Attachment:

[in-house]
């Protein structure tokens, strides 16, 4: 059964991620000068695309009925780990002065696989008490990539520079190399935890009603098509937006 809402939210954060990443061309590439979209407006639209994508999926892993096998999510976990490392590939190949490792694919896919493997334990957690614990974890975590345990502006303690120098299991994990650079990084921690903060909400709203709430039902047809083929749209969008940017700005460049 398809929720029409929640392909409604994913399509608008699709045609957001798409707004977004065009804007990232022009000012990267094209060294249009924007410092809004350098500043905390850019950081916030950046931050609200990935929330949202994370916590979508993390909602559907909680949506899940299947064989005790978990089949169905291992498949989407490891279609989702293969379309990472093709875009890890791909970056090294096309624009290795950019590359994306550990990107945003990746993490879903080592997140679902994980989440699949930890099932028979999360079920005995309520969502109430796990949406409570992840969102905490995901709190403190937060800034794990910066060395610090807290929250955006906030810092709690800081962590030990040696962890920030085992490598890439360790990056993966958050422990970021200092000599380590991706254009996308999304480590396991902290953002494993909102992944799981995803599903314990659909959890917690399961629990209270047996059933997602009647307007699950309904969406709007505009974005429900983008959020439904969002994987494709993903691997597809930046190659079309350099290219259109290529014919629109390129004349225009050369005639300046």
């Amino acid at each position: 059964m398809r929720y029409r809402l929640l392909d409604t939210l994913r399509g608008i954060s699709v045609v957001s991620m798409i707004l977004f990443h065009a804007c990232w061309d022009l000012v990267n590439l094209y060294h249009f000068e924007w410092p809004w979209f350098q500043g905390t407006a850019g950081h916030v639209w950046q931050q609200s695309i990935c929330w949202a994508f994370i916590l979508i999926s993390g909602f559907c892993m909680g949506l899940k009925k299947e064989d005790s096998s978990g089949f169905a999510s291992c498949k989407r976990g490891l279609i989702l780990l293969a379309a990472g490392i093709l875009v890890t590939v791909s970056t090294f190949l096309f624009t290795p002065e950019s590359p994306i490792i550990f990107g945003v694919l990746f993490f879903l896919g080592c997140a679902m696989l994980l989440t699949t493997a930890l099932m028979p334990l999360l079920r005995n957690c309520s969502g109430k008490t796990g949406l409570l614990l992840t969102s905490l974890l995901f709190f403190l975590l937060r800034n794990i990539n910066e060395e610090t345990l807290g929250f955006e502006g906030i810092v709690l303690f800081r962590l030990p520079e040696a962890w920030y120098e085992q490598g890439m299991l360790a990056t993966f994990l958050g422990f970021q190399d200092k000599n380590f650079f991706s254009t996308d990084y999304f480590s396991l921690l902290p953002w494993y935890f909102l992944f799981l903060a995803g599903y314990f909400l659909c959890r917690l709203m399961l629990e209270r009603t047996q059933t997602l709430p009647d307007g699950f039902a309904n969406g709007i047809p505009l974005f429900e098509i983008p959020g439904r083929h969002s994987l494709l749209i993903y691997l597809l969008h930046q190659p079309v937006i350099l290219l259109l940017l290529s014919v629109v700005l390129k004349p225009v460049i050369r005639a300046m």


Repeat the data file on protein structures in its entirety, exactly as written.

[in-house]
């Protein structure tokens, strides 16, 4: 059964991620000068695309009925780990002065696989008490990539520079190399935890009603098509937006 809402939210954060990443061309590439979209407006639209994508999926892993096998999510976990490392590939190949490792694919896919493997334990957690614990974890975590345990502006303690120098299991994990650079990084921690903060909400709203709430039902047809083929749209969008940017700005460049 398809929720029409929640392909409604994913399509608008699709045609957001798409707004977004065009804007990232022009000012990267094209060294249009924007410092809004350098500043905390850019950081916030950046931050609200990935929330949202994370916590979508993390909602559907909680949506899940299947064989005790978990089949169905291992498949989407490891279609989702293969379309990472093709875009890890791909970056090294096309624009290795950019590359994306550990990107945003990746993490879903080592997140679902994980989440699949930890099932028979999360079920005995309520969502109430796990949406409570992840969102905490995901709190403190937060800034794990910066060395610090807290929250955006906030810092709690800081962590030990040696962890920030085992490598890439360790990056993966958050422990970021200092000599380590991706254009996308999304480590396991902290953002494993909102992944799981995803599903314990659909959890917690399961629990209270047996059933997602009647307007699950309904969406709007505009974005429900983008959020439904969002994987494709993903691997597809930046190659079309350099290219259109290529014919629109390129004349225009050369005639300046």
């Amino acid at each position: 059964m398809r929720y029409r809402l929640l392909d409604t939210l994913r399509g608008i954060s699709v045609v957001s991620m798409i707004l977004f990443h065009a804007c990232w061309d022009l000012v990267n590439l094209y060294h249009f000068e924007w410092p809004w979209f350098q500043g905390t407006a850019g950081h916030v639209w950046q931050q609200s695309i990935c929330w949202a994508f994370i916590l979508i999926s993390g909602f559907c892993m909680g949506l899940k009925k299947e064989d005790s096998s978990g089949f169905a999510s291992c498949k989407r976990g490891l279609i989702l780990l293969a379309a990472g490392i093709l875009v890890t590939v791909s970056t090294f190949l096309f624009t290795p002065e950019s590359p994306i490792i550990f990107g945003v694919l990746f993490f879903l896919g080592c997140a679902m696989l994980l989440t699949t493997a930890l099932m028979p334990l999360l079920r005995n957690c309520s969502g109430k008490t796990g949406l409570l614990l992840t969102s905490l974890l995901f709190f403190l975590l937060r800034n794990i990539n910066e060395e610090t345990l807290g929250f955006e502006g906030i810092v709690l303690f800081r962590l030990p520079e040696a962890w920030y120098e085992q490598g890439m299991l360790a990056t993966f994990l958050g422990f970021q190399d200092k000599n380590f650079f991706s254009t996308d990084y999304f480590s396991l921690l902290p953002w494993y935890f909102l992944f799981l903060a995803g599903y314990f909400l659909c959890r917690l709203m399961l629990e209270r009603t047996q059933t997602l709430p009647d307007g699950f039902a309904n969406g709007i047809p505009l974005f429900e098509i983008p959020g439904r083929h969002s994987l494709l749209i993903y691997l597809l969008h930046q190659p079309v937006i350099l290219l259109l940017l290529s014919v629109v700005l390129k004349p225009v460049i050369r005639a300046m």